La Chaux-de-Fonds is not a tourist town. Its location, 1,000m up in the Jura mountains – one of Switzerland’s most scenic regions – means the air is crisp, the clouds are close and the mountain peaks are closer.
It’s packed full of low-key attractions, including many surprisingly stealthy Art Nouveau apartment block lobbies (none of which look like you can just walk into, but all of which you can) and the tucked-away, abstract chrome monument dedicated to Louis Chevrolet, the motor company-founding race car driver who was born and raised here in the 1870s and ‘80s. The father of literary modernism, poet and filmmaker Baise Cendrars, was born on one of the streets facing Chevrolet’s monument four months earlier. Le Corbusier, the father of architectural modernism, who was also born and raised in La Chaux-de-Fonds about a decade after Chevrolet and Cendrars.
For any other town of 37,000 residents, this would be more than enough to build a tidy tourist business on. But La Chaux-de-Fonds is a practical, hard-working town and not much for showing off. It made sense, then, that’d I’d never heard of this town before arriving. And I certainly had no idea that it’s where the world’s most expensive watches are made.
As we ducked out of one of the Art Nouveau apartment block lobbies, hidden behind thoroughly quotidian-looking front doors, I remarked at how wide the road was, an oddity for a town as old as this. My guide Claudine Buehler, whose husband, father, uncle, aunt and grandfather all work or worked in the watchmaking business, explained that the buildings were laid out this way in the early 19th Century to maximize the amount of sunlight that could flood into the first-floor workshop windows. Looking into one of these windows, I could imagine how the town must have been, street after sunlit street, with lone craftsmen bent over their workbenches, each making a tiny part that would contribute to the thousands of watches being made. Many of these original workshops have been turned into apartments now, but small open-door shops still populate those same streets, where third- and fourth-generation craftspeople continue to make the mainsprings, bridges and balance cocks that power some of the world’s most exquisite and pricey timepieces.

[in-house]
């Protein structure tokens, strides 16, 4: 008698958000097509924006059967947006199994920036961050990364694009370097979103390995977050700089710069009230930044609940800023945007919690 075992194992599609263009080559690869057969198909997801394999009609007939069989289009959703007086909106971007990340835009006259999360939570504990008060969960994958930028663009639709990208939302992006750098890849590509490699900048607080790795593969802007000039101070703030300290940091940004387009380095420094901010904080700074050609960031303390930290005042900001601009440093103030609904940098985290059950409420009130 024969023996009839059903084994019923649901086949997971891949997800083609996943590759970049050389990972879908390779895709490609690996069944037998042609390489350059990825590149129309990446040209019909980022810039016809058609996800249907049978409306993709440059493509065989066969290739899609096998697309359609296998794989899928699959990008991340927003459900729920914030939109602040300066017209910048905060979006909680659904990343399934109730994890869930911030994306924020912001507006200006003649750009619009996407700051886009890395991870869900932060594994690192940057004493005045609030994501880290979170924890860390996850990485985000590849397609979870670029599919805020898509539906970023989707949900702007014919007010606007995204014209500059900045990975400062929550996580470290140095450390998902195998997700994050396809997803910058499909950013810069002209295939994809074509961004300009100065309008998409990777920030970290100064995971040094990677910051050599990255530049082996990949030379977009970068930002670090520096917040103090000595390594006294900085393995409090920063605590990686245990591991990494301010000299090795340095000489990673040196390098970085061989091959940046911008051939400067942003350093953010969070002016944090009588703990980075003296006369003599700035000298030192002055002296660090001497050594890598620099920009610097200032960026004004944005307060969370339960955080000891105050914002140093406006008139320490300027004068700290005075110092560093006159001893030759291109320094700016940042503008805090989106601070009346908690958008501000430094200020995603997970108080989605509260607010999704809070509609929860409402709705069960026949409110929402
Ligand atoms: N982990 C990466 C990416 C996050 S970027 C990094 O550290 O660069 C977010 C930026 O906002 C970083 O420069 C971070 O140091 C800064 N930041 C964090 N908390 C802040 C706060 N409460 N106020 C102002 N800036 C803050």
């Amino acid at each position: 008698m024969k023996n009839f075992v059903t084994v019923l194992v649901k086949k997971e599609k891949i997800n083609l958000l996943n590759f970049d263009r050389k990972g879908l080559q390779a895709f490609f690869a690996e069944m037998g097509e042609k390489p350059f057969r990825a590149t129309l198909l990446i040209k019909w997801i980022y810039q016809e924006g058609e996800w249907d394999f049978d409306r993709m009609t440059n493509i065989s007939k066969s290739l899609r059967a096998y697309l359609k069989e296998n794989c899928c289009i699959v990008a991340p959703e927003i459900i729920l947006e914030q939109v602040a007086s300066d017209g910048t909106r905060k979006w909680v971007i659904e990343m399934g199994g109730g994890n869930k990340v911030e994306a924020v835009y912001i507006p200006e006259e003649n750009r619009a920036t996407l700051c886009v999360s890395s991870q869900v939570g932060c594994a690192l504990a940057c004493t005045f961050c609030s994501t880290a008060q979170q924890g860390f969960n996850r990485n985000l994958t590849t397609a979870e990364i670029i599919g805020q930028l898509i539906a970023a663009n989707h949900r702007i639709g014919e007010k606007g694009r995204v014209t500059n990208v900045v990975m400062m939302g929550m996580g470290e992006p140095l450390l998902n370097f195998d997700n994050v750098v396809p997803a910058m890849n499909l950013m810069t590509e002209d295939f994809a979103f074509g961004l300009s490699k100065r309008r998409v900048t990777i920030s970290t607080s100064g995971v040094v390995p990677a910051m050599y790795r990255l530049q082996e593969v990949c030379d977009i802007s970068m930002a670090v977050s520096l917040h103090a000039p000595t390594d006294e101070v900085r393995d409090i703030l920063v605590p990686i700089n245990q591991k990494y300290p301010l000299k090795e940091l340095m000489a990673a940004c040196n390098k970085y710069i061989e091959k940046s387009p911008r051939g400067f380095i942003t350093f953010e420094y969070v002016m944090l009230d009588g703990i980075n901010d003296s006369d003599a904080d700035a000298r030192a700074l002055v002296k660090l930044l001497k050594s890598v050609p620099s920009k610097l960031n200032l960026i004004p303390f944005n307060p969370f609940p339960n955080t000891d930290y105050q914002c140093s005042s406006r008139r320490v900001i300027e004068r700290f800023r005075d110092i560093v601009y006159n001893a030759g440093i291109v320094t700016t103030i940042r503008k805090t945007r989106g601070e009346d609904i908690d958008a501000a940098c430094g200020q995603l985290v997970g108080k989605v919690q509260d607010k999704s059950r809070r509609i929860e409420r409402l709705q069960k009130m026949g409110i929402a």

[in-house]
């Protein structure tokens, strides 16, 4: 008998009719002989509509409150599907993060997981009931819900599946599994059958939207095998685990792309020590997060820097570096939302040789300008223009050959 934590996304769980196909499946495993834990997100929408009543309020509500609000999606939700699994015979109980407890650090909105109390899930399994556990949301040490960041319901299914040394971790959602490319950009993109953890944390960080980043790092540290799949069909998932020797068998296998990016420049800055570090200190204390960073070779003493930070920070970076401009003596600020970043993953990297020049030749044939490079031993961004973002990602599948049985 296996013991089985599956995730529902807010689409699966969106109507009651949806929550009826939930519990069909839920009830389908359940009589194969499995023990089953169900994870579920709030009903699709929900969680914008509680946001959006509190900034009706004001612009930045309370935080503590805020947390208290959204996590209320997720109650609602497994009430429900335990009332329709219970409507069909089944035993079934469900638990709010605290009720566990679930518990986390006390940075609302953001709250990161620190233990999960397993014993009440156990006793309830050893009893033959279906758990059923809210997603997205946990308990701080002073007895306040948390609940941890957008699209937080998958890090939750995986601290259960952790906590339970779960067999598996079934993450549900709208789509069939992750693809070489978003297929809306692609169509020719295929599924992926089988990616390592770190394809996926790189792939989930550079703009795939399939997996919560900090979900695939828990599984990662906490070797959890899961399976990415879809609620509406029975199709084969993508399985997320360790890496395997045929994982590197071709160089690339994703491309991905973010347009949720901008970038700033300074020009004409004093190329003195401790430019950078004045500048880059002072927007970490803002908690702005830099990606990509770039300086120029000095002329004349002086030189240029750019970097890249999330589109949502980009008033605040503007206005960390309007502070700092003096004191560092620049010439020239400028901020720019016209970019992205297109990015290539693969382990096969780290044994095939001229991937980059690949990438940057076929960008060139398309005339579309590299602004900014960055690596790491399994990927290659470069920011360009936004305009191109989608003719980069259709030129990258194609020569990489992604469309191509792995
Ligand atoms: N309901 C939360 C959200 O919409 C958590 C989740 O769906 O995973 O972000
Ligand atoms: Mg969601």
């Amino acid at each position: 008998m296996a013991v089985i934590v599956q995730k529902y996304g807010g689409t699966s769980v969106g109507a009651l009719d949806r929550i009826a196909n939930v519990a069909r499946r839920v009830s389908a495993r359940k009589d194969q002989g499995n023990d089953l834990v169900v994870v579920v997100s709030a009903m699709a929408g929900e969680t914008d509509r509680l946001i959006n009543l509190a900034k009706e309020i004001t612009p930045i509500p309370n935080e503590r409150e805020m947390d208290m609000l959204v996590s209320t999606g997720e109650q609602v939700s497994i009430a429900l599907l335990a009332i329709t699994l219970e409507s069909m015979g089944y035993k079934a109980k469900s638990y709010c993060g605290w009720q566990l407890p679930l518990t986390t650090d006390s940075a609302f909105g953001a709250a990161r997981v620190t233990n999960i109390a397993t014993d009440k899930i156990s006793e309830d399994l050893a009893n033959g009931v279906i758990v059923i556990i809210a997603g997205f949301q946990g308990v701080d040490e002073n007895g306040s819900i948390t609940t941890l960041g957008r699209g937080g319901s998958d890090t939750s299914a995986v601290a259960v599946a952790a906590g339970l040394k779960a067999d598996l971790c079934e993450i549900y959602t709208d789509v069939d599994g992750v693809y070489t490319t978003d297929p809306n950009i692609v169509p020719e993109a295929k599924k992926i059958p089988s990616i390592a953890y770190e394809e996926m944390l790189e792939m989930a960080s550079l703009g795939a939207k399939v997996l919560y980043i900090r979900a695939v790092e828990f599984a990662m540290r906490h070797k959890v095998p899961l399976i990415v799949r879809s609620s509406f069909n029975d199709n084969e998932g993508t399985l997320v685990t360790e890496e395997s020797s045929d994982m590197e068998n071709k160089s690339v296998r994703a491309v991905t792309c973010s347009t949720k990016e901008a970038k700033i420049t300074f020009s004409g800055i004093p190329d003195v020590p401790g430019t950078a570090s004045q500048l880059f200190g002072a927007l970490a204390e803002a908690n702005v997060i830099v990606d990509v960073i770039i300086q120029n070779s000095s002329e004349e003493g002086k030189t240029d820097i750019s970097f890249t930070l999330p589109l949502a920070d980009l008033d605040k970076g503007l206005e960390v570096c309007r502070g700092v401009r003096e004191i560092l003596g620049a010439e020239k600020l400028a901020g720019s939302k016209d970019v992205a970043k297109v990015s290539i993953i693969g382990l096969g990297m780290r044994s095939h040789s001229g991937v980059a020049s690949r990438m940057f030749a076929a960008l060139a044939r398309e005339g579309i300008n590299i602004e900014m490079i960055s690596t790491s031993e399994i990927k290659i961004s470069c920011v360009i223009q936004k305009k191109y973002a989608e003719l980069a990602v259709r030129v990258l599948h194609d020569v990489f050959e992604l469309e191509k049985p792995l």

Given La Chaux-de-Fonds’s watchmaking history, it’s little surprise that the town is also home to the International Clock-making Museum. One of my favourite exhibits explained how a pocket watch designed between 1796 and 1800 by Breguet told the time with little pins that would jab its owner in the hand, allowing him to check the time without pulling it out of his pocket and potentially revealing his boredom to the person — boss, emperor or spouse — in whose company he found himself. The museum also has the world’s first quartz timepiece: the upright, four-drawer filing cabinet-sized contraption that almost killed La Chaux-de-Fonds.
For the next 20 years, it looked as though Swiss watches were going the way of the buggy whip, until some executives, led by Patek Philippe’s Philippe Stern, decided they could compete on luxury and craftsmanship rather than accuracy. The plan worked – a few decades on, the Swiss industry is more profitable than it’s ever been – but the war hasn’t been won. La Chaux-de-Fonds’ next quartz-sized challenge will be to measure up against the technology behind products like the iWatch, which hit markets on 24 April. Using satellite global positioning, the watches produced by Apple and Google may be even more accurate than quartz. Of course, how technology will measure up against craftsmanship this go around only time will tell.
After the museum, Buehler dropped me off at one of the town’s larger workshops, Girard-Perregaux, which is famous among aficionados for the watch’s three-bridge tourbillons. Many of the workshops in La Chaux-de-Fonds offer free tours.
As we walked around watching the engravers, enamellers and guillocheurs do their work, I was surprised to see that many of the watchmakers were fairly young. I had pictured men with failing eyes and greying beards hunched over their worktables, mallets and brushes flying about. But the average age of the women and men making these watches, among the best made anywhere, is about 30. Even more striking, especially for Switzerland, is that a lot of them are immigrants; in fact, 30% of La Chaux-de-Fonds’ population is foreign-born. According to the Federation of the Swiss Watch Industry, craftspeople from around the world are being drawn to the industry’s explosive growth, with worldwide sales more than doubling from 2000 to 2014.
No, La Chaux-de-Fonds is a different kind of Switzerland. It’s the type of place that gave birth to the monied juggernaut by working hard and making things.
Step into a bar like the convivial, casual L’Entre Deux or the local, Swiss-style Bière Shop, and you’ll find sneaker- and Birkenstock-wearing locals ordering beer and the local vin jaune d’Arbois — aged precisely six years and three months and tasting heavily of walnut — instead of high-end cocktails. In the shop attached to the Bière Shop, I bought a small bottle of absinthe — the Jura is where much of Europe’s wormwood is grown — and before I even got back to my table with it, I ran into the guy who made it at his home distillery on the outskirts of town.
When Buehler had taken me to see the shiny, new and abstract Chevrolet monument earlier that afternoon, an elderly woman sauntered over with her tiny, elderly dog and said she wasn’t at all sure what to think of it. Conversation ensued, and it turned out both she and Buehler had been born in the rather large building behind us, which used to be the old lying-in hospital where Cendrars was also born. It’s the type of exchange that reminded me, as much as the industry might evolve, this tucked-away little Swiss gem of a town probably hasn’t changed much since Chevrolet was a boy.